There is precedent for the possibility that a deficiency in a modified nucleoside, such as m1G37 or ms2i6A37, may cause the tRNA to make +1 frameshift errors (6, 18, 33, 38). In Salmonella typhimurium, a +1 frameshift suppressor (sufJ105) was isolated and shown to be a derivative of tRNAGGUThr3 (8). The altered tRNAGGUThr3 promotes +1 frameshifting at sites in the mRNA where any of the four-base sequences ACC-A, ACC-U, and ACC-C is encountered (7). (The ACC codon is in the zero frame, and a +1 frameshift moves the reading frame one step to the right, e.g., to the CC-A triplet.) Since m6t6A37 is present in the wild-type form of this tRNA, we wanted to determine whether the lack of m6t6A37 induced +1 frameshifting at a similar site. A plasmid (pTHF71) that harbored a hybrid lacZ gene was constructed such that the ribosomes must shift from the zero frame to the +1 frame to obtain a functional β-galactosidase enzyme (18). An ACC-A sequence, which may be a potential +1 frameshifting site for this tRNA, was included within the frameshifting window. This plasmid was then introduced into tsaA+ (GRB1319) and tsaA1 (GRB1320) strains. However, no significant difference in the β-galactosidase specific activities between the tsaA+ and tsaA1 strains was observed (data not shown). Furthermore, the tsaA1 mutation did not increase the frameshifting at a prfB (release factor 2 [RF2]) programmed-frameshift site that was modified to have ACC at the slip site (13). These results thus indicate that the lack of the methyl group of m6t6A does not induce a +1 frameshift at ACC-A and ACC-U sites.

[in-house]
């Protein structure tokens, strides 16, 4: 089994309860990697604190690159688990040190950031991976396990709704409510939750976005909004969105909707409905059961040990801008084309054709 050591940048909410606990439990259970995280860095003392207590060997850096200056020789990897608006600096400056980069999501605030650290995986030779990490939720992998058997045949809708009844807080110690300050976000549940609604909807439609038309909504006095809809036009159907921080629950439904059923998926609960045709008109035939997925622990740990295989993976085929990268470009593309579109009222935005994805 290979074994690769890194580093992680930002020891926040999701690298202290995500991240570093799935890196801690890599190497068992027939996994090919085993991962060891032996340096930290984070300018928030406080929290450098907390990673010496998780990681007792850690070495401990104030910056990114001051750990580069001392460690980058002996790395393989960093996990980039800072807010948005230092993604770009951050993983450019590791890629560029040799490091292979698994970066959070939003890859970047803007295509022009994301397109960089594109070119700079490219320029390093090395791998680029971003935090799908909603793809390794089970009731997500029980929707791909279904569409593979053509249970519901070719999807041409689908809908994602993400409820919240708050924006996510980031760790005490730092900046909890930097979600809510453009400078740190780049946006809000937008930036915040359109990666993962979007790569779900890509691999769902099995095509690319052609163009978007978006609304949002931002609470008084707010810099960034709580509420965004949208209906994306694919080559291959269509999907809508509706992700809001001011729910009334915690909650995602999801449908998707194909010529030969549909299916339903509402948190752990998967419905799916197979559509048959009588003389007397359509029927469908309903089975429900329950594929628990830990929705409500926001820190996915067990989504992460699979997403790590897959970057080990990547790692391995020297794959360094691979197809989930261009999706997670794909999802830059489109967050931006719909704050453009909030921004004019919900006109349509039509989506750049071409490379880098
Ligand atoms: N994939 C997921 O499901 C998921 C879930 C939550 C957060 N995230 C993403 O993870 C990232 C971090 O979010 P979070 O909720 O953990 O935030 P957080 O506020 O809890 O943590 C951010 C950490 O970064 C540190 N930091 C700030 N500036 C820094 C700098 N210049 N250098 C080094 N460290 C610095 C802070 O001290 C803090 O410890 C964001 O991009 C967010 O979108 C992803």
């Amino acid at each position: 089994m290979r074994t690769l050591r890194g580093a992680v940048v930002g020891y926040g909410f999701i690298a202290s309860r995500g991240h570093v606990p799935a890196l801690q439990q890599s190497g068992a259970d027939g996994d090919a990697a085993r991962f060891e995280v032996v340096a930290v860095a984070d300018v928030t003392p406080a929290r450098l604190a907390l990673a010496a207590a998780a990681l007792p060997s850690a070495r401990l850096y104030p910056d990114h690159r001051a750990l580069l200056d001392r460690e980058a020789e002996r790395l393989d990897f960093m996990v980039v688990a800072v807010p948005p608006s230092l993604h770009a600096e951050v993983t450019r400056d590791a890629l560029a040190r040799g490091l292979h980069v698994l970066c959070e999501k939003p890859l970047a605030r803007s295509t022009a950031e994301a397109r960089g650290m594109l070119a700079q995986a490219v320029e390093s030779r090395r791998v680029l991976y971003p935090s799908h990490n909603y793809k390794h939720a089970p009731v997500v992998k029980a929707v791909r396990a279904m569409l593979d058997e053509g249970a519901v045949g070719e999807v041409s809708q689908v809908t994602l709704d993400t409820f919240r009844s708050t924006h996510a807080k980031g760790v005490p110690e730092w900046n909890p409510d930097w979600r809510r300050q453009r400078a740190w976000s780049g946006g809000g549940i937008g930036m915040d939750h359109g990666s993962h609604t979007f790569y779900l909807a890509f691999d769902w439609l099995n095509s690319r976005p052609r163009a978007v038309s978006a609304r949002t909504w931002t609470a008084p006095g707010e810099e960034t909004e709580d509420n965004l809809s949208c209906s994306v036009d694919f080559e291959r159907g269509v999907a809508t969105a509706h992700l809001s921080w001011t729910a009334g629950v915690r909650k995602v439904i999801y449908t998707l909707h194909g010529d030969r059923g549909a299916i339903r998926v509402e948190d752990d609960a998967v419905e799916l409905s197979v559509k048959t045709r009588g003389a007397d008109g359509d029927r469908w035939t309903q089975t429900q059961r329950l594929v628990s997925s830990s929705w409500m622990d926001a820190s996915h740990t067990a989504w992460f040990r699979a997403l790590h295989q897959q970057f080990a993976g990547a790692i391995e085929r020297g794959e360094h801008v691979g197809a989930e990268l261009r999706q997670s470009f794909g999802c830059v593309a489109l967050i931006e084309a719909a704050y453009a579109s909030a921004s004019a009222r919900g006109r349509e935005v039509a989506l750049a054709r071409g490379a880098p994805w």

The first step in translation is the selection of the aminoacyl-tRNA to the codon in the A site. An assay that measures the relative rate with which aminoacyl-tRNA selection occurs was developed by Curran and Yarus (14). The assay is based on the programmed +1 frameshifting required to synthesize RF2 (12). We have used this assay to measure the rate of selection of Thr-tRNAGGUThr at ACC and ACU codons in the wild type and in the tsaA1 mutant. However, there was no difference between the tsaA1 mutant and the wild-type control in the rate of Thr-tRNAGGUThr selection (data not shown), suggesting that the m6t6A37 modification did not influence the rate of Thr-tRNAGGUThr selection.